We’ve posted the workbook on our website, as well as a sample pledge for siblings who need to share responsibility for the parent. The Sibling Pledge to Care includes things like “I will participate with an open mind. I will participate with integrity. I will not attempt to act on our parent’s behalf without the legal authority to do so.”
Since an elderly person may be worried about the kids sharing information and plotting against him or her, another important thing is confidentiality. The pledge might say, “I will maintain the confidentiality of your information.” They also commit to keeping the elderly person informed.
This pledge has two sides. First, it helps the elderly person feel they have an ally in their child or children or whoever signs the pledge. The other purpose is to help the adult children understand what their responsibilities are, to give them some guidance and to help them recognize the boundaries within which they have to work. They need to understand that they can’t change a legal document or take charge of Mom’s affairs without the authority to do so, and that they’re agreeing to spend the time it takes to fulfill the obligation they’re committing to.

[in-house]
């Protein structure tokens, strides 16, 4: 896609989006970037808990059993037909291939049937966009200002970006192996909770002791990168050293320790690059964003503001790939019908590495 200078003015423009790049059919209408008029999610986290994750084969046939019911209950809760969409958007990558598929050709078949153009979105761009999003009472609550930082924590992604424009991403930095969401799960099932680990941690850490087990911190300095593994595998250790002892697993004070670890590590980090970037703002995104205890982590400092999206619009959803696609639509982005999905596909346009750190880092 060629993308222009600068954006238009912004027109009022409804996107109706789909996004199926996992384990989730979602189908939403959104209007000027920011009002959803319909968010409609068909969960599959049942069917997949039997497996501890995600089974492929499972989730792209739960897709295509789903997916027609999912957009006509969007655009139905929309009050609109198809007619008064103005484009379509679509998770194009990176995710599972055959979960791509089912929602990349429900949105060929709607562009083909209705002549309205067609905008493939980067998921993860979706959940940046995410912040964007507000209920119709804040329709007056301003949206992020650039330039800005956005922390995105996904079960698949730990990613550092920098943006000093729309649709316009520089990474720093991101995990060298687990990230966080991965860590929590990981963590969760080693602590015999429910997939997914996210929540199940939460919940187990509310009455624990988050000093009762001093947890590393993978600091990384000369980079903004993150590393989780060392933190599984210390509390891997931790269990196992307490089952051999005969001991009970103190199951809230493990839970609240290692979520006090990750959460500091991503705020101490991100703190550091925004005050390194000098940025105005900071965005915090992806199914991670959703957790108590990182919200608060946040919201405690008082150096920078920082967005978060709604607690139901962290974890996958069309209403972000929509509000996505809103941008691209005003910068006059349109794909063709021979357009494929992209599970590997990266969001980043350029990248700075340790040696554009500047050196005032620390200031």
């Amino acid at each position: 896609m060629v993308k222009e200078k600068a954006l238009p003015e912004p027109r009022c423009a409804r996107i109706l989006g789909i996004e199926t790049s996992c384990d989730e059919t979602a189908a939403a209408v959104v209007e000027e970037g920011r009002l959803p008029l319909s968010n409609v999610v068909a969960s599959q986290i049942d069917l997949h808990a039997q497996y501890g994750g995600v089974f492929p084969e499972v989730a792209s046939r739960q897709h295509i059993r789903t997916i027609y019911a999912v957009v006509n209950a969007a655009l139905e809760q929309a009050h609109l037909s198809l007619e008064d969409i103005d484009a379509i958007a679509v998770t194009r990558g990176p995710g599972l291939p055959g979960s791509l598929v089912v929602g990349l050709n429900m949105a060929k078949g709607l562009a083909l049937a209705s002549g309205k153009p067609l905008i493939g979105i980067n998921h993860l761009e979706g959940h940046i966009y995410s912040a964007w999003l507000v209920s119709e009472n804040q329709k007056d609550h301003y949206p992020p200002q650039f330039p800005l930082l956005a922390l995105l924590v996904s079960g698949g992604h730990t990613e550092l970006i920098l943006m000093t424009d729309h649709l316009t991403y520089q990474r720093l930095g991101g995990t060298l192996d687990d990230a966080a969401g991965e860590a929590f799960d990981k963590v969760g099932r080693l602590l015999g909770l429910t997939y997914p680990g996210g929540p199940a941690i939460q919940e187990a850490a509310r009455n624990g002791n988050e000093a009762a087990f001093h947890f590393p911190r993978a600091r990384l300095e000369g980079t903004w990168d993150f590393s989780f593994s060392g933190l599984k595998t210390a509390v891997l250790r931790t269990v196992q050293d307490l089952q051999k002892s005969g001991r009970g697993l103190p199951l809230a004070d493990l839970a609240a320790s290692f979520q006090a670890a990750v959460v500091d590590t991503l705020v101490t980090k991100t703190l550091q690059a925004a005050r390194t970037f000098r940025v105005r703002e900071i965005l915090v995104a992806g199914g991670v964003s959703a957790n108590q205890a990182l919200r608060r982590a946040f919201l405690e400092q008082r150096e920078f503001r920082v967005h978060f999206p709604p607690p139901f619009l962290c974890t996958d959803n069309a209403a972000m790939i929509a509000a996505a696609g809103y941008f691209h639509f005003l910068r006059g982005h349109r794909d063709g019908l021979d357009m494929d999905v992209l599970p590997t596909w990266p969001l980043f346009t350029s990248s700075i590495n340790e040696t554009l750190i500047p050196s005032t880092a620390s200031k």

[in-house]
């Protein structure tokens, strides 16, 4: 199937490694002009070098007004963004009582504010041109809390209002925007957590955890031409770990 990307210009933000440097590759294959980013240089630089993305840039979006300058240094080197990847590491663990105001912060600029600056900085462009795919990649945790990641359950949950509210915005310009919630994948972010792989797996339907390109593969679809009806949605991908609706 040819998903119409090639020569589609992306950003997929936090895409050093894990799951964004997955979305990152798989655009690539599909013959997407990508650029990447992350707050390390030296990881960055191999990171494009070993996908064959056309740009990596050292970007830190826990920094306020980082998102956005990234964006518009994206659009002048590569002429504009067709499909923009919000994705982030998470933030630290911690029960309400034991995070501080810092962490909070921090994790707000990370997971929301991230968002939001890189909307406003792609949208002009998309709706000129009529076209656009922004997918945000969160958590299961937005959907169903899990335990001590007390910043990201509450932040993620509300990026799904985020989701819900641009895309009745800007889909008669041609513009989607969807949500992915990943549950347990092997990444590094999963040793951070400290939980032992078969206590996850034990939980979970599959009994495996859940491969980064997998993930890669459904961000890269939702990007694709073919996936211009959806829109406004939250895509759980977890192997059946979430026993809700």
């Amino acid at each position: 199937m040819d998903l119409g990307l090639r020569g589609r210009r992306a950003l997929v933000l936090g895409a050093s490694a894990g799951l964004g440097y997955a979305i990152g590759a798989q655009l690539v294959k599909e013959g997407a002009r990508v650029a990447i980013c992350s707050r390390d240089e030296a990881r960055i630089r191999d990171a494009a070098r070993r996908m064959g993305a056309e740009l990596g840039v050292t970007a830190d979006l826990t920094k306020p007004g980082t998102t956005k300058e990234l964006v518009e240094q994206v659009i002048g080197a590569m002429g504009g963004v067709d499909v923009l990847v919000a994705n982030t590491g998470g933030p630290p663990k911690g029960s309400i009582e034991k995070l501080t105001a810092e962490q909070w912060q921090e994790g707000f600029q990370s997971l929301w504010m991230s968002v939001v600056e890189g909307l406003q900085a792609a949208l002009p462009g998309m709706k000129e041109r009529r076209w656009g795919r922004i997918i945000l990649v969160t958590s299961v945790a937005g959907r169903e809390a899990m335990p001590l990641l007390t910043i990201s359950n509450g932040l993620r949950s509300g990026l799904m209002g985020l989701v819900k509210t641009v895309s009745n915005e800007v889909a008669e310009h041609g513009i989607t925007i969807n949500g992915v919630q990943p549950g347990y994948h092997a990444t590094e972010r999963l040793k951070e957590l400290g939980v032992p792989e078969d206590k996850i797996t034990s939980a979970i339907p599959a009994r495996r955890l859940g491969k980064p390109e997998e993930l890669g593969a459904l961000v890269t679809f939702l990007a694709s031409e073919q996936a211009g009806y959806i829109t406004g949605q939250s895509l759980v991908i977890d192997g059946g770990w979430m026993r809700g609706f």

OM: Switching roles is hard. You want to protect a parent who may not be able to care for her finances any more, but it’s important to let her retain her dignity.
MM: The thing is, there’s a whole predatory community after these elderly people. A woman told us, “My mother is addicted to catalog buying. She likes to buy sweatshirts. So the catalog company puts her on speed dial.” If that means she’s spending money on sweatshirts that she needs for her living expenses, that’s a real crime. We should know when a client or a client’s parent is at risk.
At the same time, if your mother has a favorite thing she likes, you shouldn’t try to take that away from her unless it’s a real threat to her financial security. A financial advisor can help sort this out by saying either that there’s enough money or that she needs to be careful.
OM: It’s encouraging to me that advisors are becoming more aware and active in helping their elderly clients. Perhaps we’ll see more emphasis on this in training or continuing education courses?
MM: We have to decide what kind of advisors we are—whether we get in there and help solve real problems or just push investments around, especially when there are problems that clients can’t articulate and don’t know they have.